Following a few easy steps will have you achieving smoked prime rib perfection in no time. It's all about the seasoning, smoke and temperature.
Grilled lamb rack with charred lime & mint salsa
Grilled lamb rack done hot and fast is a quick way to achieve a big flavor result. Pair with this charred lime & mint salsa for a fresh and bright finish.
Let’s talk about lamb. My Australian heritage has bestowed on me a number of things – a somewhat regretful sailors mouth, a deep appreciate for Vegemite, and a fierce love of lamb. Though New Zealand is arguably more famous for being the butt of sheep jokes, Australia actually has more sheep (and lamb) per head than our counterparts over the Tasman sea. So, we ate a lot of it growing up.
The lamb you can usually find in the US has been bred to be far less “gamey” than the lamb of my youth, likely because American’s don’t really love the taste of lamb. So they make it taste more like, lamb-lite. Or beef. It’s a curious phenomenon that I don’t understand, because I want my lamb to taste like lamb. Otherwise, I’d just buy another protein. I specifically seek out Aussie or NZ lamb (Costco has a good selection) for the flavor.
This recipe uses lamb racks, which is the same muscle/cut as a prime rib. Another name you may be more familiar with is backstrap, and this is the same thing, but with the rib bones left on. It’s DEFINITELY preferable to grill the racks whole, then slice into chops after cooking. This way you can control the perfect level of doneness.
If you haven’t tried lamb before, please do! Trust me. I often cook lamb in my grilling classes, and inevitably there’s always someone who has not tried it, or had it and disliked it. And in every instance, they are converted to being lamb lovers! Here’s the key: lamb needs to be cooked beyond rare, but still pink in the middle, so you’re looking for a perfect internal temp of 135-140 degrees. For most folks, if the lamb is too rare it can take on an unpleasant gummy texture.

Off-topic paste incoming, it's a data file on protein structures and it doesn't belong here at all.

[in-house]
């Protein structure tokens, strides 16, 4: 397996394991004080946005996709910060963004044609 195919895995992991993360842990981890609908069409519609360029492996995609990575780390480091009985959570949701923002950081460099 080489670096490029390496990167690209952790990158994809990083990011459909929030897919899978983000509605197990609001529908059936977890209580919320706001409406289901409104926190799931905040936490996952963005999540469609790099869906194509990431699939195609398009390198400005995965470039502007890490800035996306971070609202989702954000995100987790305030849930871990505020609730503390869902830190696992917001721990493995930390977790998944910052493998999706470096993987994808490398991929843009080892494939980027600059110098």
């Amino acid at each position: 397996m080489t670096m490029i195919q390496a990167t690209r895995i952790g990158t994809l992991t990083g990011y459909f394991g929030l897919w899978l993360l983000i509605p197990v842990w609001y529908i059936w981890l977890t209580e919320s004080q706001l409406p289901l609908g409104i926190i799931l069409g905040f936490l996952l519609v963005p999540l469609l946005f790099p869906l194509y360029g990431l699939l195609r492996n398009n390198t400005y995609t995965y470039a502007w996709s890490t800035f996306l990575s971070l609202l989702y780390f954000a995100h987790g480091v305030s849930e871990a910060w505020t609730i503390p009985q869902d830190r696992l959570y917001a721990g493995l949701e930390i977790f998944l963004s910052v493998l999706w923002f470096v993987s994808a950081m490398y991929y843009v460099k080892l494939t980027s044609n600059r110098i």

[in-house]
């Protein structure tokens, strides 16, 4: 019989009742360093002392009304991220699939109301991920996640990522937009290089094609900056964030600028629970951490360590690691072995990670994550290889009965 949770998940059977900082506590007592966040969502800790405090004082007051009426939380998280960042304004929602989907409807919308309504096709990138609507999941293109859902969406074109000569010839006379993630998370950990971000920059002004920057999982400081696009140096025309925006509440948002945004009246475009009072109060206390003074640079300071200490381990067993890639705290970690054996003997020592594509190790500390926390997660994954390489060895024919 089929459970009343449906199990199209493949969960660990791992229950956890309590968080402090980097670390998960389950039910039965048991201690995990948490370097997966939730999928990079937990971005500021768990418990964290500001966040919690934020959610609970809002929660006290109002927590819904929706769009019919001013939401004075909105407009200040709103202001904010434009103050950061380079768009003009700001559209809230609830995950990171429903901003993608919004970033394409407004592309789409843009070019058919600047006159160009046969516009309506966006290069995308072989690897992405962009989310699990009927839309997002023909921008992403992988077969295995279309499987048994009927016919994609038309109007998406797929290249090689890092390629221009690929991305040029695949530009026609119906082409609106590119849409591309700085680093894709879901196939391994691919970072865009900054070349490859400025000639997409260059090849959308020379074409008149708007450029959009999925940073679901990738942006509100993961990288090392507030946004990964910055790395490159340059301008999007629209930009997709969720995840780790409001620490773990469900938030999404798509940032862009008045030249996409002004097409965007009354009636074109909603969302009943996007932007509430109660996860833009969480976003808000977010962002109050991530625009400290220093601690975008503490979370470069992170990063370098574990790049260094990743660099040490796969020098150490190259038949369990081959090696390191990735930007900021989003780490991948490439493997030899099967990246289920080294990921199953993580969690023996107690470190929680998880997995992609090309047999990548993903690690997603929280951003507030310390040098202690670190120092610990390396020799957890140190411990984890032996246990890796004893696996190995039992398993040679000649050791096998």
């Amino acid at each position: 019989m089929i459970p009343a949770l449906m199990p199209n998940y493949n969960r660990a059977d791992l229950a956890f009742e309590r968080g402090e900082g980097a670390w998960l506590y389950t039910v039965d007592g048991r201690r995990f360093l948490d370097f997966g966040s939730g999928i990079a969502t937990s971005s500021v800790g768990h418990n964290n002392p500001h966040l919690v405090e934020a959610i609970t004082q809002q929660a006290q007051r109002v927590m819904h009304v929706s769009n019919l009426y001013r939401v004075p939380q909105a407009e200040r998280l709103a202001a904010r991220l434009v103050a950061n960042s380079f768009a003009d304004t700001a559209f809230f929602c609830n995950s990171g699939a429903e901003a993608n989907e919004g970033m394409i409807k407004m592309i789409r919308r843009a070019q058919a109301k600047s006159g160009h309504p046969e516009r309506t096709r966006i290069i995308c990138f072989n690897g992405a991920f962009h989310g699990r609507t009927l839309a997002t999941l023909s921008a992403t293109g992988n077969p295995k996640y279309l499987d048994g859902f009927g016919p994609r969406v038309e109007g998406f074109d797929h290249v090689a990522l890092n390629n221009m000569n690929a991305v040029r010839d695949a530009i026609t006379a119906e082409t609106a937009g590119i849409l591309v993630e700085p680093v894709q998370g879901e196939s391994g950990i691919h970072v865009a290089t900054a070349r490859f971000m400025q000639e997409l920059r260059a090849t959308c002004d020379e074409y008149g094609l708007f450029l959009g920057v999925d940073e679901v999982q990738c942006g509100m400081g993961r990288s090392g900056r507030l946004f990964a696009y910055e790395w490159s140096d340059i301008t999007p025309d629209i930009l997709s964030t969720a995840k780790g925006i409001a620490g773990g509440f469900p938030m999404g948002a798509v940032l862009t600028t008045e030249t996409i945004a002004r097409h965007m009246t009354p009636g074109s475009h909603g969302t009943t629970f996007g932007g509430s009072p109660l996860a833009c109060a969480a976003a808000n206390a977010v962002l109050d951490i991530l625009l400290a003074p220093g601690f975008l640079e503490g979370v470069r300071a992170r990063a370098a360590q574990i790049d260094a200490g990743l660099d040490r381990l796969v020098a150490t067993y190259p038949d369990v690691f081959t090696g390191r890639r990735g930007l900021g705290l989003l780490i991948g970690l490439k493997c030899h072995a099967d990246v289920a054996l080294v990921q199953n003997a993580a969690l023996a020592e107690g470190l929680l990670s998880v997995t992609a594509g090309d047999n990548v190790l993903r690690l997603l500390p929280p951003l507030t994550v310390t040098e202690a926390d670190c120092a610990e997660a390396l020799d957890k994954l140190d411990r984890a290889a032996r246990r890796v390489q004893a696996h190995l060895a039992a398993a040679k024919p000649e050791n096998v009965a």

The two essential tools for this recipe are:
- Hardcore Carnivore Camo lamb & game seasoning.
- A trusty instant-read thermometer (I use and recommend Thermapens).
You will also need to know how to set up a grill for two zone cooking.
Grilled lamb rack with charred lime & mint salsa recipe
- 2 lamb racks, 6-8 bones
- 3-4 tablespoons Hardcore Carnivore Camo seasoning
- 2 large limes
- 2 French shallots, peeled & roughly chopped
- 1 serrano chili, deseeded
- 4 oz mint leaves
- salt to taste
- Start by making the salsa:
- Cut the limes in half, and place cut side down in a dry skillet over a medium-low flame. Do not move the limes once they are in the pan. You are going to char the lime to develop flavor and sweetness, and loosen the juice. The lime will initially stick to the pan, but release when the surface is charred, about 10-15 minutes. Once charred, remove from the pan and allow to cool slightly.
- In a blender, combine the shallots, serrano and mint. Add the juice of the charred limes. For extra lime flavor, use a microplane to zest the skin into the blender, too.
- Blend until smooth, add salt to taste. If the paste it too thick you can add a small amount of water to loosen.
- Heat a grill for two zone cooking. I prefer using charcoal to grill. Coals take around 20 minutes to light in a chimney, and your grill will take at least 10 minutes to heat.
- Season the lamb racks on all sides with the Hardcore Carnivore Camo rub, then place directly over the coals or heat source. Sear 2-3 minutes per side to develop color and crust, then move to the indirect or cool side to finish cooking.
- Use a thermometer to check the internal temperature of the rack. When it hits 135-140 degrees, remove from the heat and loosely tent with foil to rest for 10 minutes.
- To serve, slice the racks into individual chops, and serve with the salsa.
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